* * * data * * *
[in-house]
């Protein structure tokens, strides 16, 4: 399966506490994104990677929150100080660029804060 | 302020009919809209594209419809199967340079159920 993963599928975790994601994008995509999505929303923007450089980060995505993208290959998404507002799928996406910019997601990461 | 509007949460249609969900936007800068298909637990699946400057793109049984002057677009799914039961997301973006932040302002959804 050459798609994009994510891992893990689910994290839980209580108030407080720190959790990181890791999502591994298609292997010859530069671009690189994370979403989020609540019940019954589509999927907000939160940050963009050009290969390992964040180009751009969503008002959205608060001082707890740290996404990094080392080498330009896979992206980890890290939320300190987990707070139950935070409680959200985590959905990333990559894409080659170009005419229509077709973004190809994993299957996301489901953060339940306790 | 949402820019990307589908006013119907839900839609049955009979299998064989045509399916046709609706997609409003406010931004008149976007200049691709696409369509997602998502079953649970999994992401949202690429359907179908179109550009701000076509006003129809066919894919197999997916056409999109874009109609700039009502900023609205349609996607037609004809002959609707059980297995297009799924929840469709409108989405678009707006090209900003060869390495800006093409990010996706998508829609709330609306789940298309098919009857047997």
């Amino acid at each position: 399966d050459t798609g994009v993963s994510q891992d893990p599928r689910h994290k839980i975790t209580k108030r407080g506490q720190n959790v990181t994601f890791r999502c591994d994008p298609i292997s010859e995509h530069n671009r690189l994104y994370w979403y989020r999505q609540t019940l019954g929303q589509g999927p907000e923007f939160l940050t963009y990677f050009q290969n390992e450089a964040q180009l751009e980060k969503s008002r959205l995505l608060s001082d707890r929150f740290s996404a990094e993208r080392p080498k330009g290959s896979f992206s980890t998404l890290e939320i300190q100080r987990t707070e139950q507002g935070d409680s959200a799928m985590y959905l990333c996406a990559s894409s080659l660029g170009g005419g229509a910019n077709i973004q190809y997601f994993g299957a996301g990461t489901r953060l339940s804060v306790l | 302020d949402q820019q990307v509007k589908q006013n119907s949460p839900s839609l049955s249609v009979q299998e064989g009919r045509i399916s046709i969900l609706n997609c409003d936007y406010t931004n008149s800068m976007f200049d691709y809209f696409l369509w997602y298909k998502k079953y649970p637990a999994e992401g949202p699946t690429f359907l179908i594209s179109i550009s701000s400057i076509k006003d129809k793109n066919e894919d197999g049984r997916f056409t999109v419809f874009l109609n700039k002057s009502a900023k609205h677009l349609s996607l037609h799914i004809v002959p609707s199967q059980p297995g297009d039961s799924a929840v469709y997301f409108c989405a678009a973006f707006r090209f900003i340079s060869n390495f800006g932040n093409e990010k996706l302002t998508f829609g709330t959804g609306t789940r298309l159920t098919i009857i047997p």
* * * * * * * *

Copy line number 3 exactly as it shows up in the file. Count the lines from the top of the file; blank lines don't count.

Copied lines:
């Amino acid at each position: 399966d050459t798609g994009v993963s994510q891992d893990p599928r689910h994290k839980i975790t209580k108030r407080g506490q720190n959790v990181t994601f890791r999502c591994d994008p298609i292997s010859e995509h530069n671009r690189l994104y994370w979403y989020r999505q609540t019940l019954g929303q589509g999927p907000e923007f939160l940050t963009y990677f050009q290969n390992e450089a964040q180009l751009e980060k969503s008002r959205l995505l608060s001082d707890r929150f740290s996404a990094e993208r080392p080498k330009g290959s896979f992206s980890t998404l890290e939320i300190q100080r987990t707070e139950q507002g935070d409680s959200a799928m985590y959905l990333c996406a990559s894409s080659l660029g170009g005419g229509a910019n077709i973004q190809y997601f994993g299957a996301g990461t489901r953060l339940s804060v306790l | 302020d949402q820019q990307v509007k589908q006013n119907s949460p839900s839609l049955s249609v009979q299998e064989g009919r045509i399916s046709i969900l609706n997609c409003d936007y406010t931004n008149s800068m976007f200049d691709y809209f696409l369509w997602y298909k998502k079953y649970p637990a999994e992401g949202p699946t690429f359907l179908i594209s179109i550009s701000s400057i076509k006003d129809k793109n066919e894919d197999g049984r997916f056409t999109v419809f874009l109609n700039k002057s009502a900023k609205h677009l349609s996607l037609h799914i004809v002959p609707s199967q059980p297995g297009d039961s799924a929840v469709y997301f409108c989405a678009a973006f707006r090209f900003i340079s060869n390495f800006g932040n093409e990010k996706l302002t998508f829609g709330t959804g609306t789940r298309l159920t098919i009857i047997p």